Camelot is in crisis. King Uther is a shell of his former self, traumatised by Morgana's betrayal. Arthur and the Knights of the Round Table are trying to defend the kingdom from myriad threats, but they are overstretched and unable to prevent Morgana from unleashing her vengeance. It falls, once again, to Merlin to save the kingdom. But to keep his true nature secret, he must again adopt the guise of the old sorcerer Emrys, a deception that will have far-reaching and devastating consequences...
Merlin reaches its fourth and penultimate season by embracing something of a new format. The regular cast has been swollen by the addition of the Knights of the Round Table, former guest characters like Lancelot (Santiago Cabrera) and Gwaine (Eoin Macken) who are now series regulars. Uther, played as always with steely resolve by Anthony Stewart Head, has a much-diminished role as Arthur (an increasingly accomplished Bradley James) rises to the fore, now advised by his uncle, Agravaine (Nathaniel Parker, who veers unpredictably from nuanced to hammy, sometimes in the same scene). Whilst the new format is effective, there is a cynical feeling (engendered by three previous seasons of the series pulling its punches on a regular basis) that we'll be back to the 'farting monster of the week' set-up by episode four at the latest. It's therefore something of a shock when the series undergoes some massive developments in just the first few episodes, and the manner in which these developments are carried out is unexpectedly brutal.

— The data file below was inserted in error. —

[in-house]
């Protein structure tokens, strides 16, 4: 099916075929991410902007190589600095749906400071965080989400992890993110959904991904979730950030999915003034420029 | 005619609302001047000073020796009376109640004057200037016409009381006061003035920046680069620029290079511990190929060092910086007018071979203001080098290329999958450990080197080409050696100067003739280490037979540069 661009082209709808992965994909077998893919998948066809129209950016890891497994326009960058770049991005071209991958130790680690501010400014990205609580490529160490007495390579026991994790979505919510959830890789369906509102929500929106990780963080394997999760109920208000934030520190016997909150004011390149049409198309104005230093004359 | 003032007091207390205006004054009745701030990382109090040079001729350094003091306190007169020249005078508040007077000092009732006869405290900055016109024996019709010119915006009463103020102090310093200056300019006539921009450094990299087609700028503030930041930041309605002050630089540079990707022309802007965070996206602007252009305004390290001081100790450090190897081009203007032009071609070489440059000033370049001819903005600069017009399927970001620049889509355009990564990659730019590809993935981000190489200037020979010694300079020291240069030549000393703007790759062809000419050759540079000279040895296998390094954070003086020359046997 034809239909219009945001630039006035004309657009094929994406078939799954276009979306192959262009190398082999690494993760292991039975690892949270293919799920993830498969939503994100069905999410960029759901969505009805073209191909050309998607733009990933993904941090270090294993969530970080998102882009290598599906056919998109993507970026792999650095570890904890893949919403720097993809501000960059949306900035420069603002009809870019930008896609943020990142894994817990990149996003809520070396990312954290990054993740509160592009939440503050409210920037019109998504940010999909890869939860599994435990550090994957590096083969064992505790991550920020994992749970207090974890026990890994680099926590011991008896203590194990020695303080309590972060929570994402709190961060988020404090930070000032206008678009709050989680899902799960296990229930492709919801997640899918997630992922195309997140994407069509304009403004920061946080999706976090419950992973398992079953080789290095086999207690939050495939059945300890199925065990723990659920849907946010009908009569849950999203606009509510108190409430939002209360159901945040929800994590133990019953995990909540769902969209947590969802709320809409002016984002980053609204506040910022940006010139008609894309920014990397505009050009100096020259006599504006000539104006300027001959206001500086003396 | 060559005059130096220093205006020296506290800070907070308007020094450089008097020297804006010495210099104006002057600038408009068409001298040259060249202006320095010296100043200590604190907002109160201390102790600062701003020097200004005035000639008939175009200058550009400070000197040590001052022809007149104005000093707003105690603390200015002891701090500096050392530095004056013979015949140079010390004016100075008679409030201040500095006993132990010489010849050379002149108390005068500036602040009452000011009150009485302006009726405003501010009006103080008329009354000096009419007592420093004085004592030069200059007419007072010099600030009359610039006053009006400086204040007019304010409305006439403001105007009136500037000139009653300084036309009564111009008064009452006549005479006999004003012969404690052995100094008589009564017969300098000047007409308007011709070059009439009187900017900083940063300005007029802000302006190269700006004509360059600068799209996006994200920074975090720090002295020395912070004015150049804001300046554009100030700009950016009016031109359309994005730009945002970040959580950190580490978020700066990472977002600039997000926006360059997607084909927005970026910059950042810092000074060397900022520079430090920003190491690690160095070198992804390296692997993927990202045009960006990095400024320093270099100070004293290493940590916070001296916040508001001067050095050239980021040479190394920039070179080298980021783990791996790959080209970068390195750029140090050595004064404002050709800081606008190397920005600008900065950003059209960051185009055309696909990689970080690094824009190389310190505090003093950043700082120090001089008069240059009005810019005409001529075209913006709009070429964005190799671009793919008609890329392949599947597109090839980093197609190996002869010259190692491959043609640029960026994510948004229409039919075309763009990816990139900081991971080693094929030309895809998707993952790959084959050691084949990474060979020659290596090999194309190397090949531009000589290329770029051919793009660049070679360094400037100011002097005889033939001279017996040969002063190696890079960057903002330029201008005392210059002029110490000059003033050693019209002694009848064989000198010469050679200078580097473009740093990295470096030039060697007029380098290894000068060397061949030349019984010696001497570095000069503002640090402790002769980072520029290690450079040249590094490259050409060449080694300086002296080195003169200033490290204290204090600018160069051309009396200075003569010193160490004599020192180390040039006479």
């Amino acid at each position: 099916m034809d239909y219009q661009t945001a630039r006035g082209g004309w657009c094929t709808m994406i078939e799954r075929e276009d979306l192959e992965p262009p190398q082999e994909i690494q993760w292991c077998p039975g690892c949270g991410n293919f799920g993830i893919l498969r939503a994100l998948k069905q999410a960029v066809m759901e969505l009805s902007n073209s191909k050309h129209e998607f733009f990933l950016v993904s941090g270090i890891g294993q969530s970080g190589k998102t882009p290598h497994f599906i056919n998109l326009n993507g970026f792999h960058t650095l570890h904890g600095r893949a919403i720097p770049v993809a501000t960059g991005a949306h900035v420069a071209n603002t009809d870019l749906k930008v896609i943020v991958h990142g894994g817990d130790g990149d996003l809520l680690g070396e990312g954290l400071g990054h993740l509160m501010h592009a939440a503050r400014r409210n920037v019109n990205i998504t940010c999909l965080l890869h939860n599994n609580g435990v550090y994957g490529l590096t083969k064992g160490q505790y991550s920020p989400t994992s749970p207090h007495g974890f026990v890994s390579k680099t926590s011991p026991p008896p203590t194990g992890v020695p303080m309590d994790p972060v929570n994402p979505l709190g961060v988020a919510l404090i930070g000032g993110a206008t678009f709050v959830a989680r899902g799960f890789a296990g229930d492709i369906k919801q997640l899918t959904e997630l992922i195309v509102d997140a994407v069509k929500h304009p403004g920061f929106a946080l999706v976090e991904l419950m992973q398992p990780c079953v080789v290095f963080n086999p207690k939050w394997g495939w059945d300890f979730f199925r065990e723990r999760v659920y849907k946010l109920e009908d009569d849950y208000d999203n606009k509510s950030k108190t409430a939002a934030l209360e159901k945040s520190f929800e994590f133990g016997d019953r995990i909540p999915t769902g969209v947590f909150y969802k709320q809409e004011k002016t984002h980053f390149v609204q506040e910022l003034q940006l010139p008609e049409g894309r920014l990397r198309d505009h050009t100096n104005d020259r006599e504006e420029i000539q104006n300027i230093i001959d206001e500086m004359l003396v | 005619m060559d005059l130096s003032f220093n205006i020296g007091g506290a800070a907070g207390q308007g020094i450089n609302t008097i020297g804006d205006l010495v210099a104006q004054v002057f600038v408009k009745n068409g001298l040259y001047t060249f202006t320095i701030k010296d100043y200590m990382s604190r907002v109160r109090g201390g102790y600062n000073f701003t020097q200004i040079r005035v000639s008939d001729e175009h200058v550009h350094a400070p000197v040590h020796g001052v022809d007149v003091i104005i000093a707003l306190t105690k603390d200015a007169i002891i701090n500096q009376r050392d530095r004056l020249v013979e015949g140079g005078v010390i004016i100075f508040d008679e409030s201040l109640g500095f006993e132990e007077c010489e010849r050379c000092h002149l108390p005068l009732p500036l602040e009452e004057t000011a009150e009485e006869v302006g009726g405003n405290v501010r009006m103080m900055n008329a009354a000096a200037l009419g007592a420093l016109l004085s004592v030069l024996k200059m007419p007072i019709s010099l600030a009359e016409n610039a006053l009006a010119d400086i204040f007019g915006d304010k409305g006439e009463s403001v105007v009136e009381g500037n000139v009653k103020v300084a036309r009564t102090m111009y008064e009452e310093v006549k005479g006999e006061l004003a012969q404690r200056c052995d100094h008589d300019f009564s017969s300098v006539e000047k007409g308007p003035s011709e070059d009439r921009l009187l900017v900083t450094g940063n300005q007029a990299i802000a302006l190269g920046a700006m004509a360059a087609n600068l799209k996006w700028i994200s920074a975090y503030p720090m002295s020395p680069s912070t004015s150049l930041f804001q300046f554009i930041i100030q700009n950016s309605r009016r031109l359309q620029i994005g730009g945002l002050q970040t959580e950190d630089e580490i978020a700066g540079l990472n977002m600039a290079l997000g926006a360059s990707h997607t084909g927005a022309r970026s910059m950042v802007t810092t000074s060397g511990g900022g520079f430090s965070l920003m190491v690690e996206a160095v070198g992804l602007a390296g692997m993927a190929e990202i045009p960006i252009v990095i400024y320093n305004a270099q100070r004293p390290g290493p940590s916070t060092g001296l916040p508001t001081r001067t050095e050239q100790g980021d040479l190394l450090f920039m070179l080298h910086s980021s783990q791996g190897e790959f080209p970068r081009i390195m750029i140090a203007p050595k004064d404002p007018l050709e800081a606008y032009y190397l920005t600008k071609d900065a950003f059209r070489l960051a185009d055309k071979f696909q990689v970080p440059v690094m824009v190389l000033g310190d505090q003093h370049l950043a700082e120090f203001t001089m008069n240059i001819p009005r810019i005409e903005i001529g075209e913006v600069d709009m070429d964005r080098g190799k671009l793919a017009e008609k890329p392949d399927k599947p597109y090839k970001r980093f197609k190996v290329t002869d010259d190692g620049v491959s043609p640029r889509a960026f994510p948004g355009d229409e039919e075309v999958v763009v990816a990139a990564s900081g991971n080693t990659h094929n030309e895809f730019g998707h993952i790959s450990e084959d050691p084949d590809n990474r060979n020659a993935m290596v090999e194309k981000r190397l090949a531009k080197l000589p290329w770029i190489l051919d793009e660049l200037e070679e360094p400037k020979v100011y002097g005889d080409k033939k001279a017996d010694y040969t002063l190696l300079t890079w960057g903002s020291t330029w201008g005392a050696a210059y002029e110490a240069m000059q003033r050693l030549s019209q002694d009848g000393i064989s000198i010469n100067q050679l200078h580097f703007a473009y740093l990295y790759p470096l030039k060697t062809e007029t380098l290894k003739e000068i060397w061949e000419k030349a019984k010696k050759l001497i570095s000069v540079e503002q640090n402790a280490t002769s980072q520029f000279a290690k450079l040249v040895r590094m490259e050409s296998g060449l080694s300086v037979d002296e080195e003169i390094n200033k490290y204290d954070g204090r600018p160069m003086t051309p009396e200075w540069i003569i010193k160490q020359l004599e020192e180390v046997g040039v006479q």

Obviously Merlin - a show which is aimed at a audience 'from eight to eighty' as the BBC puts it - isn't going to go all Game of Thrones and start dropping beheadings and incest on us. But still, compared to the show's good-natured, lightweight approach in the first three seasons, this year gives the series teeth. Some recurring characters are killed off and there are multiple big shake-ups to the series format. The show is more serialised, with less stand-alone episodes than previously. Best of all, there are no tedious comedy episodes this year, with humour instead allowed to develop alongside more dramatic, darker storylines simultaneously. There's also more effective use of computer effects, with the producers realising that 'less is more' and making a few big, well-rendered CGI army shots is better than making lots of middling-quality ones.
There's still a few problems, however. Morgana's new secret hideout seems to be a hut about three miles from Camelot. How this has evaded detection is unclear, especially since Morgana's agent in the royal court frequently rides out (in an over-dramatic gallop) to give her detailed reports on what's going on, again with no-one noticing. There are also long-established problems that reappear, such as the same recognisable patches of forest being used for multiple scenes supposedly set in widely-separated locations. The additional issue of Camelot only appearing to have about 200 men under arms whilst all of the surrounding kingdoms can apparently muster armies in the tens of thousands in hours also recurs frequently, straining credulity.
If you can overcome these issues, Merlin's fourth season (****) emerges as the strongest year of the show yet, by a considerable margin. It is available on DVD in the UK in two volumes. A fifth and final season will air in 2012.